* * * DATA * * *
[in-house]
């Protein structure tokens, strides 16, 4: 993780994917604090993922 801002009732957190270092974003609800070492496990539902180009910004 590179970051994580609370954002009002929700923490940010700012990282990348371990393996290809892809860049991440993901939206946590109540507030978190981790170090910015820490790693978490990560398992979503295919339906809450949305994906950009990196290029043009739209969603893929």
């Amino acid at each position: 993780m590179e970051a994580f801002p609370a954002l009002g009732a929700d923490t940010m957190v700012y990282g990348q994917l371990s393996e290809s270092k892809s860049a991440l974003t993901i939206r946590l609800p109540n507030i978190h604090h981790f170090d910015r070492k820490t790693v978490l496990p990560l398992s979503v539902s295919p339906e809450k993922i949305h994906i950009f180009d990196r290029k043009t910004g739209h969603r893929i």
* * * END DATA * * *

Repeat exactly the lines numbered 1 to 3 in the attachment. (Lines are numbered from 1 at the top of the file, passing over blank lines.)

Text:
[in-house]
């Protein structure tokens, strides 16, 4: 993780994917604090993922 801002009732957190270092974003609800070492496990539902180009910004 590179970051994580609370954002009002929700923490940010700012990282990348371990393996290809892809860049991440993901939206946590109540507030978190981790170090910015820490790693978490990560398992979503295919339906809450949305994906950009990196290029043009739209969603893929």
């Amino acid at each position: 993780m590179e970051a994580f801002p609370a954002l009002g009732a929700d923490t940010m957190v700012y990282g990348q994917l371990s393996e290809s270092k892809s860049a991440l974003t993901i939206r946590l609800p109540n507030i978190h604090h981790f170090d910015r070492k820490t790693v978490l496990p990560l398992s979503v539902s295919p339906e809450k993922i949305h994906i950009f180009d990196r290029k043009t910004g739209h969603r893929i």